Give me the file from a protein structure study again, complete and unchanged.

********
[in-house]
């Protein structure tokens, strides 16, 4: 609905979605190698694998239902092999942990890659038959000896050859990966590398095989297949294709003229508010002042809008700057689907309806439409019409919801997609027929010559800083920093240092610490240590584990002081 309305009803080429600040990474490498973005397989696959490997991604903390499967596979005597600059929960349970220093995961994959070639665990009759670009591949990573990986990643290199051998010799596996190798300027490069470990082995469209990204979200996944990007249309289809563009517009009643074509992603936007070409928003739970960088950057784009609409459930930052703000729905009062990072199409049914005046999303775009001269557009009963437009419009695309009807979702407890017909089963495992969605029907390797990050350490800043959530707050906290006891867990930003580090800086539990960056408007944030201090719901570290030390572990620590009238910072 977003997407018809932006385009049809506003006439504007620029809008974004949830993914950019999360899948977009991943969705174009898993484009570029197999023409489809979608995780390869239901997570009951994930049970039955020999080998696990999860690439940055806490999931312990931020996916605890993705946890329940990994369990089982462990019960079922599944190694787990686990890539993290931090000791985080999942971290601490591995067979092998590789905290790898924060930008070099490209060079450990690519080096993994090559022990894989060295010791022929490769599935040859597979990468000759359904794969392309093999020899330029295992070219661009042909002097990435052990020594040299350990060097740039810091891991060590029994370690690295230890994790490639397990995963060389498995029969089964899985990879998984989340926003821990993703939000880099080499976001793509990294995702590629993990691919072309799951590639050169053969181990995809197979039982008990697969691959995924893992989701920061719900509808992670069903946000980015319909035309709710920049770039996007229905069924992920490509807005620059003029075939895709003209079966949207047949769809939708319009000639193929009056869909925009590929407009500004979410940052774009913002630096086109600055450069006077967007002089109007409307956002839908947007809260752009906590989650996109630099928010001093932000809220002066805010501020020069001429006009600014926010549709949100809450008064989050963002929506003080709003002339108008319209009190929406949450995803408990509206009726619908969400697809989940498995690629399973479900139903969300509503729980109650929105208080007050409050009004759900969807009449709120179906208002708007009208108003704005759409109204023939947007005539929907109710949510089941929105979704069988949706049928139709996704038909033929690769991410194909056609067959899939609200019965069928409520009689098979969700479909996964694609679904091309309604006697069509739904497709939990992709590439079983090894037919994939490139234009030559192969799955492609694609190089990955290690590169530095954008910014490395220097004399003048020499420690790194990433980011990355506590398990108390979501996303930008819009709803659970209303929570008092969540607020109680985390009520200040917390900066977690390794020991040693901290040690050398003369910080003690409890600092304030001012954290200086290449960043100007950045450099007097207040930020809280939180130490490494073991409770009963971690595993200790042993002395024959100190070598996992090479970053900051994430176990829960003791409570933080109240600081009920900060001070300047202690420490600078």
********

[in-house]
């Protein structure tokens, strides 16, 4: 609905979605190698694998239902092999942990890659038959000896050859990966590398095989297949294709003229508010002042809008700057689907309806439409019409919801997609027929010559800083920093240092610490240590584990002081 309305009803080429600040990474490498973005397989696959490997991604903390499967596979005597600059929960349970220093995961994959070639665990009759670009591949990573990986990643290199051998010799596996190798300027490069470990082995469209990204979200996944990007249309289809563009517009009643074509992603936007070409928003739970960088950057784009609409459930930052703000729905009062990072199409049914005046999303775009001269557009009963437009419009695309009807979702407890017909089963495992969605029907390797990050350490800043959530707050906290006891867990930003580090800086539990960056408007944030201090719901570290030390572990620590009238910072 977003997407018809932006385009049809506003006439504007620029809008974004949830993914950019999360899948977009991943969705174009898993484009570029197999023409489809979608995780390869239901997570009951994930049970039955020999080998696990999860690439940055806490999931312990931020996916605890993705946890329940990994369990089982462990019960079922599944190694787990686990890539993290931090000791985080999942971290601490591995067979092998590789905290790898924060930008070099490209060079450990690519080096993994090559022990894989060295010791022929490769599935040859597979990468000759359904794969392309093999020899330029295992070219661009042909002097990435052990020594040299350990060097740039810091891991060590029994370690690295230890994790490639397990995963060389498995029969089964899985990879998984989340926003821990993703939000880099080499976001793509990294995702590629993990691919072309799951590639050169053969181990995809197979039982008990697969691959995924893992989701920061719900509808992670069903946000980015319909035309709710920049770039996007229905069924992920490509807005620059003029075939895709003209079966949207047949769809939708319009000639193929009056869909925009590929407009500004979410940052774009913002630096086109600055450069006077967007002089109007409307956002839908947007809260752009906590989650996109630099928010001093932000809220002066805010501020020069001429006009600014926010549709949100809450008064989050963002929506003080709003002339108008319209009190929406949450995803408990509206009726619908969400697809989940498995690629399973479900139903969300509503729980109650929105208080007050409050009004759900969807009449709120179906208002708007009208108003704005759409109204023939947007005539929907109710949510089941929105979704069988949706049928139709996704038909033929690769991410194909056609067959899939609200019965069928409520009689098979969700479909996964694609679904091309309604006697069509739904497709939990992709590439079983090894037919994939490139234009030559192969799955492609694609190089990955290690590169530095954008910014490395220097004399003048020499420690790194990433980011990355506590398990108390979501996303930008819009709803659970209303929570008092969540607020109680985390009520200040917390900066977690390794020991040693901290040690050398003369910080003690409890600092304030001012954290200086290449960043100007950045450099007097207040930020809280939180130490490494073991409770009963971690595993200790042993002395024959100190070598996992090479970053900051994430176990829960003791409570933080109240600081009920900060001070300047202690420490600078």